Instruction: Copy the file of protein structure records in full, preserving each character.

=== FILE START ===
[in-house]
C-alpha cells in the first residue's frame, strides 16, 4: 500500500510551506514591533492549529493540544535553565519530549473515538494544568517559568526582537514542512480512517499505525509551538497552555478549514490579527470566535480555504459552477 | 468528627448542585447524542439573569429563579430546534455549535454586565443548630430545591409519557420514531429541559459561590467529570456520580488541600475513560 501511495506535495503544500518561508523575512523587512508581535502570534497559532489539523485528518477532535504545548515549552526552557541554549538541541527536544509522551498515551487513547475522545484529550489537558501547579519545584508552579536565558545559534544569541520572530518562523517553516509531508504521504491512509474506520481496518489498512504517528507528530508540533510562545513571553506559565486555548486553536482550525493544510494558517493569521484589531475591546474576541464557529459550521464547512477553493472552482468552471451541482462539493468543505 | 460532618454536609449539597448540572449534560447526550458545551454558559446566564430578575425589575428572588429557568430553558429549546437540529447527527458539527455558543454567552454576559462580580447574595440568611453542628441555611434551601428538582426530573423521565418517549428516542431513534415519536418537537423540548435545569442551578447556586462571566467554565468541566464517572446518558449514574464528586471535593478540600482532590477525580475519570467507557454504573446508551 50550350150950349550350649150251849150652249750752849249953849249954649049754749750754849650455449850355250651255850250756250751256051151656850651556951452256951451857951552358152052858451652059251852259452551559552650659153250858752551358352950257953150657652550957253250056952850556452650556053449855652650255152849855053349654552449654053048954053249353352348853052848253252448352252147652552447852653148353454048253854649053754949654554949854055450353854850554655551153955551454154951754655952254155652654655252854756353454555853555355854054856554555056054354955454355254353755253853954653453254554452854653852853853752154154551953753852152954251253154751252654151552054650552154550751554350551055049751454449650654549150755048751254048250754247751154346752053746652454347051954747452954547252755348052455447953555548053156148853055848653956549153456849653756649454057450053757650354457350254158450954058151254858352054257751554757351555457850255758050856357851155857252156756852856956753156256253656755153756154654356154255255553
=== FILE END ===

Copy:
[in-house]
C-alpha cells in the first residue's frame, strides 16, 4: 500500500510551506514591533492549529493540544535553565519530549473515538494544568517559568526582537514542512480512517499505525509551538497552555478549514490579527470566535480555504459552477 | 468528627448542585447524542439573569429563579430546534455549535454586565443548630430545591409519557420514531429541559459561590467529570456520580488541600475513560 501511495506535495503544500518561508523575512523587512508581535502570534497559532489539523485528518477532535504545548515549552526552557541554549538541541527536544509522551498515551487513547475522545484529550489537558501547579519545584508552579536565558545559534544569541520572530518562523517553516509531508504521504491512509474506520481496518489498512504517528507528530508540533510562545513571553506559565486555548486553536482550525493544510494558517493569521484589531475591546474576541464557529459550521464547512477553493472552482468552471451541482462539493468543505 | 460532618454536609449539597448540572449534560447526550458545551454558559446566564430578575425589575428572588429557568430553558429549546437540529447527527458539527455558543454567552454576559462580580447574595440568611453542628441555611434551601428538582426530573423521565418517549428516542431513534415519536418537537423540548435545569442551578447556586462571566467554565468541566464517572446518558449514574464528586471535593478540600482532590477525580475519570467507557454504573446508551 50550350150950349550350649150251849150652249750752849249953849249954649049754749750754849650455449850355250651255850250756250751256051151656850651556951452256951451857951552358152052858451652059251852259452551559552650659153250858752551358352950257953150657652550957253250056952850556452650556053449855652650255152849855053349654552449654053048954053249353352348853052848253252448352252147652552447852653148353454048253854649053754949654554949854055450353854850554655551153955551454154951754655952254155652654655252854756353454555853555355854054856554555056054354955454355254353755253853954653453254554452854653852853853752154154551953753852152954251253154751252654151552054650552154550751554350551055049751454449650654549150755048751254048250754247751154346752053746652454347051954747452954547252755348052455447953555548053156148853055848653956549153456849653756649454057450053757650354457350254158450954058151254858352054257751554757351555457850255758050856357851155857252156756852856956753156256253656755153756154654356154255255553